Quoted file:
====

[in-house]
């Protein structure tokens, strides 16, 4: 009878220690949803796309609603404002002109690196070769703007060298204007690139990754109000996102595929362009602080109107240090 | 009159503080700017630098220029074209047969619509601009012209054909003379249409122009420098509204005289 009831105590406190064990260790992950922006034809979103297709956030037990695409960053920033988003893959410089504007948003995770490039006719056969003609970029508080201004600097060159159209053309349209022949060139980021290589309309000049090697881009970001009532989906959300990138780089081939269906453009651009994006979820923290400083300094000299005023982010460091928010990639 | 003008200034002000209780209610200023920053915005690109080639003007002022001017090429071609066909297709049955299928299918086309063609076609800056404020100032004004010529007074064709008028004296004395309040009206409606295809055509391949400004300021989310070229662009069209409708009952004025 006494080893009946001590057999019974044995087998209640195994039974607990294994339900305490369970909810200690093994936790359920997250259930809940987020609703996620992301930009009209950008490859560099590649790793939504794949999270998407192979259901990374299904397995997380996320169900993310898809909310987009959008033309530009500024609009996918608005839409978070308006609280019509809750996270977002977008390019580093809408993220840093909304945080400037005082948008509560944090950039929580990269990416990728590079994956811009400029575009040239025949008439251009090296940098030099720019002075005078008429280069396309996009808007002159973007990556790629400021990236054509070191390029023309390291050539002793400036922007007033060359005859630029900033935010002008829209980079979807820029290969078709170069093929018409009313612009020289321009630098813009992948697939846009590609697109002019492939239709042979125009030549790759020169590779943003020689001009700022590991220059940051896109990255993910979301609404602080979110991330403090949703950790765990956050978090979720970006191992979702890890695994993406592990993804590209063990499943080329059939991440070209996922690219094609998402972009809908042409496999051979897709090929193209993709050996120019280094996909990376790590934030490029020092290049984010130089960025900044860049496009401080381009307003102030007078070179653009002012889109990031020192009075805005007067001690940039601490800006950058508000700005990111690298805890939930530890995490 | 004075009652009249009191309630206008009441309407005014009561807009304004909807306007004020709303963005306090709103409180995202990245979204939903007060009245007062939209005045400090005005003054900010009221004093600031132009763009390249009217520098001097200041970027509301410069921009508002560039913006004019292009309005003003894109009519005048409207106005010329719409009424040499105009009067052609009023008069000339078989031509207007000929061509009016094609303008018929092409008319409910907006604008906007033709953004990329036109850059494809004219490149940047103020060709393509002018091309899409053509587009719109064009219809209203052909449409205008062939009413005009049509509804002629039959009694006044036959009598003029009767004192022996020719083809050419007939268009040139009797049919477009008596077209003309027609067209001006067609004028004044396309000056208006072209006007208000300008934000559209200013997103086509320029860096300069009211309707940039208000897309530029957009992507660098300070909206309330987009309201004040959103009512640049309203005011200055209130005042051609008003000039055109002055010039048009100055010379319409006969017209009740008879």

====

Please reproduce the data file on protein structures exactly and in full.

[in-house]
């Protein structure tokens, strides 16, 4: 009878220690949803796309609603404002002109690196070769703007060298204007690139990754109000996102595929362009602080109107240090 | 009159503080700017630098220029074209047969619509601009012209054909003379249409122009420098509204005289 009831105590406190064990260790992950922006034809979103297709956030037990695409960053920033988003893959410089504007948003995770490039006719056969003609970029508080201004600097060159159209053309349209022949060139980021290589309309000049090697881009970001009532989906959300990138780089081939269906453009651009994006979820923290400083300094000299005023982010460091928010990639 | 003008200034002000209780209610200023920053915005690109080639003007002022001017090429071609066909297709049955299928299918086309063609076609800056404020100032004004010529007074064709008028004296004395309040009206409606295809055509391949400004300021989310070229662009069209409708009952004025 006494080893009946001590057999019974044995087998209640195994039974607990294994339900305490369970909810200690093994936790359920997250259930809940987020609703996620992301930009009209950008490859560099590649790793939504794949999270998407192979259901990374299904397995997380996320169900993310898809909310987009959008033309530009500024609009996918608005839409978070308006609280019509809750996270977002977008390019580093809408993220840093909304945080400037005082948008509560944090950039929580990269990416990728590079994956811009400029575009040239025949008439251009090296940098030099720019002075005078008429280069396309996009808007002159973007990556790629400021990236054509070191390029023309390291050539002793400036922007007033060359005859630029900033935010002008829209980079979807820029290969078709170069093929018409009313612009020289321009630098813009992948697939846009590609697109002019492939239709042979125009030549790759020169590779943003020689001009700022590991220059940051896109990255993910979301609404602080979110991330403090949703950790765990956050978090979720970006191992979702890890695994993406592990993804590209063990499943080329059939991440070209996922690219094609998402972009809908042409496999051979897709090929193209993709050996120019280094996909990376790590934030490029020092290049984010130089960025900044860049496009401080381009307003102030007078070179653009002012889109990031020192009075805005007067001690940039601490800006950058508000700005990111690298805890939930530890995490 | 004075009652009249009191309630206008009441309407005014009561807009304004909807306007004020709303963005306090709103409180995202990245979204939903007060009245007062939209005045400090005005003054900010009221004093600031132009763009390249009217520098001097200041970027509301410069921009508002560039913006004019292009309005003003894109009519005048409207106005010329719409009424040499105009009067052609009023008069000339078989031509207007000929061509009016094609303008018929092409008319409910907006604008906007033709953004990329036109850059494809004219490149940047103020060709393509002018091309899409053509587009719109064009219809209203052909449409205008062939009413005009049509509804002629039959009694006044036959009598003029009767004192022996020719083809050419007939268009040139009797049919477009008596077209003309027609067209001006067609004028004044396309000056208006072209006007208000300008934000559209200013997103086509320029860096300069009211309707940039208000897309530029957009992507660098300070909206309330987009309201004040959103009512640049309203005011200055209130005042051609008003000039055109002055010039048009100055010379319409006969017209009740008879």